Governors Island

I kind of knew that going to Governors Island on opening weekend when the weather is 27 degrees would be a mistake – and it kind of was and it kind of wasn't. It was mobbed, there were rented-bicycle bells everywhere, and it was way too hot – but there was a hidden gem.

Governors Island, for anyone who doesn't know, was once a historic US Army barracks at the foot of Manhattan – all drilling grounds, parade grounds, canons and billets. It's quite fascinating from that perspective, although the leftover colonial-style houses are strange – it's like a little secret ghost town, with padlocked doors, empty verandas and boarded windows. Nowadays it's open to the public for the summer (they hold the amazing-looking Jazz Age lawn party there in June).

One house that wasn't padlocked (although I'm almost certain that it should have been, given the state of it) was the Commander's House – a huge sprawl of a crumbling mansion, with little hints of what it once was. It was fascinating to be able to have such a good look around, even if it wasn't actually permitted, strictly speaking. It felt strangely like a open house view, but without the purchasing option.

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Self PortraitIMG_0832Governor's House



Lately, we realised that Ben is only ever really happy when he gets to cook things. This of course mystifies me completely, as I never really feel the need to cook anything at all, but all the same, we decided that in this city of amazingly priced (and delicious) eating out, we would see if we could try to do some amazingly priced eating in for a change.
Asparagus season
The Union Square Market is a feel-good kind of place I think, especially when the sun comes out. The farmers get to sell without a middleman, the buyers get to buy without a middleman and also get the added bonus of making the farmers happy, while the produce you can buy there is incredibly good.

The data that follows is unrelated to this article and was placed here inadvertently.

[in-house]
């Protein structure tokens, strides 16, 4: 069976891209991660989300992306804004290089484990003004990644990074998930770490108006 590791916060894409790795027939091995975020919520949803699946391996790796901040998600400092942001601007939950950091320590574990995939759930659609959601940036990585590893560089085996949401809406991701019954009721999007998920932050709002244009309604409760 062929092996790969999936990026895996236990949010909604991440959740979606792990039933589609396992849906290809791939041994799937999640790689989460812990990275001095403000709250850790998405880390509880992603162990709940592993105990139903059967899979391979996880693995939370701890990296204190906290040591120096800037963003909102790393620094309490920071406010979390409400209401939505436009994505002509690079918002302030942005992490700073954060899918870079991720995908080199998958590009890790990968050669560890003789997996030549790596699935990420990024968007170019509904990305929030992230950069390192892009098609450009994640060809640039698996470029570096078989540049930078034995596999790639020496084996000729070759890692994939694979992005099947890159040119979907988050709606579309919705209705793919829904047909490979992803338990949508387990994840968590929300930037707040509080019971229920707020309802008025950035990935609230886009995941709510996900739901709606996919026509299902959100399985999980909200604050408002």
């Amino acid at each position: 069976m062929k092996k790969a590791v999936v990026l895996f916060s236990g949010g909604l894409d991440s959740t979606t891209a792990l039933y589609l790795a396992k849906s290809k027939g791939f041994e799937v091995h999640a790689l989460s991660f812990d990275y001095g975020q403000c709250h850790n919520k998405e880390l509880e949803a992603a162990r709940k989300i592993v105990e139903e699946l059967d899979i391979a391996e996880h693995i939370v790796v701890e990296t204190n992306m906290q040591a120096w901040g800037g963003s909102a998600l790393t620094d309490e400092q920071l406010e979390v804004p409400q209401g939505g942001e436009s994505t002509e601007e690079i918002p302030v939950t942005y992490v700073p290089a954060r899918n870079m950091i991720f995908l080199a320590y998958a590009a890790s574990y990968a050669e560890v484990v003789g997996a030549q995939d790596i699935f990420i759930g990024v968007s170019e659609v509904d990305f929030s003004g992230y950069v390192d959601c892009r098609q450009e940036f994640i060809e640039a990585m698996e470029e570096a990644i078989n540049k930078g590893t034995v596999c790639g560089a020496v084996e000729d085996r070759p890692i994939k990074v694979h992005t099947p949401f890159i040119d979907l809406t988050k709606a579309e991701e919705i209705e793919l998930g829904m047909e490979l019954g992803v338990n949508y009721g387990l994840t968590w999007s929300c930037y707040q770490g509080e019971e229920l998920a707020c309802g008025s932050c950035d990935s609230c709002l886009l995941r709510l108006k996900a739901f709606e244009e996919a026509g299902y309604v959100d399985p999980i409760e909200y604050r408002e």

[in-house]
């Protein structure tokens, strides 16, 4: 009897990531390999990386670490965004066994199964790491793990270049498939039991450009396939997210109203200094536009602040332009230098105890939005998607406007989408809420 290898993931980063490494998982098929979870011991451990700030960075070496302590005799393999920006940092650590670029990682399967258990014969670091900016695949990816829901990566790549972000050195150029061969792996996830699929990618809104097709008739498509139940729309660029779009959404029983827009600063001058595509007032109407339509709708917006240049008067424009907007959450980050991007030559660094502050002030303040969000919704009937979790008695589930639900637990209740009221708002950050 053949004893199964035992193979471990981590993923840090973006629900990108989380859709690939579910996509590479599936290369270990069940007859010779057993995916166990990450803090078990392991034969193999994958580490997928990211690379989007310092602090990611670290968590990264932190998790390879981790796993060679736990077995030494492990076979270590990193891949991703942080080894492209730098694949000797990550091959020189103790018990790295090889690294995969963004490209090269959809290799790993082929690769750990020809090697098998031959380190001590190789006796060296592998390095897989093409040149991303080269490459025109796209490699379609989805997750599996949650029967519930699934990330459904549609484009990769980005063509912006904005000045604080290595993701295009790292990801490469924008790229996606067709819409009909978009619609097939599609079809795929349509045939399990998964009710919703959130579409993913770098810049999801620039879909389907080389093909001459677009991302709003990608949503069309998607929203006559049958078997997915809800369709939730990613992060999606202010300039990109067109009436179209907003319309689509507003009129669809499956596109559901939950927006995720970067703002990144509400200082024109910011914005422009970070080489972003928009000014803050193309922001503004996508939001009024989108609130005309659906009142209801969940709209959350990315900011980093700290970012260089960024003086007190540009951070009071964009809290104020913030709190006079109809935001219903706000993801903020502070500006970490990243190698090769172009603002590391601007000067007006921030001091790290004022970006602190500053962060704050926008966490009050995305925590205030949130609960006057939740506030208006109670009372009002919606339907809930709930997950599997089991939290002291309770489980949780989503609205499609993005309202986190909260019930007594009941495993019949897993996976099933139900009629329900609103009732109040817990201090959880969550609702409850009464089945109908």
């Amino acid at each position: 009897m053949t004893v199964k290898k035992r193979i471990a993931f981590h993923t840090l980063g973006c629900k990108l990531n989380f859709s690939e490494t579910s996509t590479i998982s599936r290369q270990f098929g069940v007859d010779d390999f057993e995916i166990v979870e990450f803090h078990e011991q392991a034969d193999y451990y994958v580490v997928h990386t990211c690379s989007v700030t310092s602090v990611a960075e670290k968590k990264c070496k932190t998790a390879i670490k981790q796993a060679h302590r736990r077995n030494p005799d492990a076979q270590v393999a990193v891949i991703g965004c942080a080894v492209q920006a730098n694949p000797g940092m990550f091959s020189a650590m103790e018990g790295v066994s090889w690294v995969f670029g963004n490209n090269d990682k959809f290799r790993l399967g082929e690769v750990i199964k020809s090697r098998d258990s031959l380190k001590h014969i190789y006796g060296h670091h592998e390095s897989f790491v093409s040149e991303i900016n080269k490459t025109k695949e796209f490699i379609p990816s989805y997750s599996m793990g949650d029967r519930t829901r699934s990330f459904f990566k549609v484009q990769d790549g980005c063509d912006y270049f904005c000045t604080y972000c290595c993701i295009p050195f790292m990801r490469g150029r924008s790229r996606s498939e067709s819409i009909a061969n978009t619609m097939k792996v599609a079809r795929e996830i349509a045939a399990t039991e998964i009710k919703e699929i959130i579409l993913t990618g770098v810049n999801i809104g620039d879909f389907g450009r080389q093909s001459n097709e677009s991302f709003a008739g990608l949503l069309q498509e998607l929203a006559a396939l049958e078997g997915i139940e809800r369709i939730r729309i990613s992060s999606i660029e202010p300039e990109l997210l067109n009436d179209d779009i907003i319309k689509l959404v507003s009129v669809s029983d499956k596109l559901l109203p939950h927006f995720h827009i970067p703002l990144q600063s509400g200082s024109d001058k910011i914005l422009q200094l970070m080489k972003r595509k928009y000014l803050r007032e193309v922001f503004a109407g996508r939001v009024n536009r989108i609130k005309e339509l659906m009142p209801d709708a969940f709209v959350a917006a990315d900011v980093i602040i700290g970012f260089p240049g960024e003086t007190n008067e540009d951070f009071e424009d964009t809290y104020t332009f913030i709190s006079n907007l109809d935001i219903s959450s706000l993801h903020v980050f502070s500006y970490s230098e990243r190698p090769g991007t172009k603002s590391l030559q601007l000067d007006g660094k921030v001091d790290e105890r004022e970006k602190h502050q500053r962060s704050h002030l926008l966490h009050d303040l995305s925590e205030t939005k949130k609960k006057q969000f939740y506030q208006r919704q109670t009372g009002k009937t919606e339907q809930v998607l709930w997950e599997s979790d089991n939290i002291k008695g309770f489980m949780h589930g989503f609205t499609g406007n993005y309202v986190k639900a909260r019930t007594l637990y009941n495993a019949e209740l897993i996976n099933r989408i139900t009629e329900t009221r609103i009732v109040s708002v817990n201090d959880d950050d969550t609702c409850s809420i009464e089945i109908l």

Little dogs padded around, a stallholder called me over to chat about my AE-1 (which was nice, although initially I thought he was going to tell me off for photographing the flowers he was selling), baskets were filled with amazing things and there were lots of virtuous paper bags everywhere. It's a world away from the double-bagging-addicted supermarket down the street from our apartment in Bushwick.

Anyway, it seems it is asparagus season at the moment. So that's what we bought. We also bought some San Francisco sourdough bread, as I read somewhere (annoyingly I can't remember where) that the natural yeast in the air in San Francisco makes the best sourdough starter and the tastiest loaf. I can't vouch for how San Franciscan this loaf really was, given that we are coasts apart, but it was easily the nicest sourdough I've had.
Grade AA
So we ate in. Asparagus and poached eggs and sourdough and butter, and it was delicious, and quite grounding. The number of mac & cheese variations that I am yet to try out might put a stop to it for now though – you just can't get mac & cheese like the mac & cheese in New York.


The Brooklyn Way


My uncharacteristic over-planning paid off, and I made it to New York. I like it here.

I'm here for a while, so it should be less frantic than a typical New York 'holiday', but still, it's hard to get out of the holiday habit of walking too far, for too long, and feeling overwhelmed by all the things you want to do that you haven't done.

I'm in the holiday habit at the moment however, so I'm running around all over the place. One place I'm so glad I did run into though was Cafe Habana in Brooklyn (found via Kate), which was lovely, and made me seriously reconsider my general dislike of sweetcorn. A foggy walk over the Brooklyn Bridge, though incredibly touristy, was so impressive.

It amazes me how raw everything feels here, despite being worn down by the heels of so many tourists and so many locals for so long, while the amount of choice makes me realise how narrow things can often be in England. One of the reasons I wanted to come here for so long was to look at things from a completely different perspective, and to give myself enough time away from my real life to process it all. The perspective kicked in the minute I arrived – the thinking time, hopefully, will happen soon.